Police thank local banks for working together to help tackle fraud
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Police officers in Cheshire have thanked local banks and building societies for working with police to help tackle courier fraud and other scams.
Banks have been successfully identifying vulnerable customers attempting to withdraw large amounts of money from their accounts and initiating ‘banking protocol’. In some cases it’s courier fraud, in other cases HMRC scams, shopping and romance fraud. Even rogue traders are not safe from being rumbled by bank staff.
Banking Protocol, is a joint partnership between the banking industry and police forces. Customer-facing bank staff are being trained to identify signs that a customer may be about to fall victim to fraud and will contact the police if they suspect a scam is in progress. Police officers will then go to the bank, accompany the potential victim back to their home and arrest the courier in the act of collecting the cash.
Since last year Cheshire officers have been working with local banks and building societies to help combat the increase in this type of offence. A number of banks readily engaged with police to ensure potentially vulnerable customers are fully aware of the nature and implications of courier fraud.
Many of the banks are displaying Cheshire Constabulary posters in their public areas to remind customers that police officers will never ask people to withdraw money and have staff trained to know when they need to kick start ‘banking protocol’. The aim of the campaign is to raise awareness among customers and staff to make life difficult for fraudsters.
In total there have been 33 successful banking protocol calls to police which have safeguarded all 33 victims across Cheshire this year up to March.
PC Jim Day, Financial Abuse Safeguarding and Prevention Officer, said: “I would personally like to thank the bank and building society managers in Cheshire who are being extremely proactive in helping us tackle courier fraud.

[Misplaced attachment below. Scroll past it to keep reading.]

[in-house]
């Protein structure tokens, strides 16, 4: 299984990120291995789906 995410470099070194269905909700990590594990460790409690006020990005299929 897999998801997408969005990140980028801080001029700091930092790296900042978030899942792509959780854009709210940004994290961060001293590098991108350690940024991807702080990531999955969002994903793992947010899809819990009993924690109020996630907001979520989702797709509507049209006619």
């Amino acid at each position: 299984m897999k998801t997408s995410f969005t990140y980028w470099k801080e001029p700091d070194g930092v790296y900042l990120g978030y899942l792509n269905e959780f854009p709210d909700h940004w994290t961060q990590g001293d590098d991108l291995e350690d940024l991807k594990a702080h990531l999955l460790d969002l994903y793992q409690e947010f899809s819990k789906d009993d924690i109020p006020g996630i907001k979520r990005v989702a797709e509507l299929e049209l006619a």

“Those who perpetrate this type of crime are preying on, primarily, the older members of society by purporting to be from the police or a financial institution. They coerce the victim to withdraw large amounts of cash to ‘assist them in an ongoing investigation’ and then disappear with the money.
“The impact of these scams can be both financially and emotionally devastating but, with the work that our frontline officers are doing with the support of our banks and building societies, we are able to prevent more of this type of crime being committed.
“It’s encouraging to see bank staff recognising the signs and initiating ‘banking protocol’ to protect the customer. Often the customer is adamant they are legitimately withdrawing the money because the fraudsters have been so believable, but staff are getting the delicate balance right to ensure the customer is safe from harm. I hope this encourages staff to keep on helping us tackle what is a callous crime that picks on the vulnerable in our communities.”
A recent banking protocol at Natwest, Eastgate Street in Chester prevented an elderly man withdrawing £9,000 to give to unscrupulous thieves.
Jason Costain, Head of Fraud Prevention at NatWest said: “We are committed to doing everything we can to help our customers especially when they have been the victim of a scam. All of our branch colleagues are trained in the banking protocol and we have successfully prevented hundreds of Natwest Group customers from being scammed since the Banking Protocol was launched in 2016. We are extremely proud of our Chester Eastgate Branch staff and it is fantastic to get this recognition from Cheshire Police. Since 2016 the Banking Protocol has helped countless victims across the UK, prevented over £100m falling into the hands of criminals and has led to 664 arrests being made.”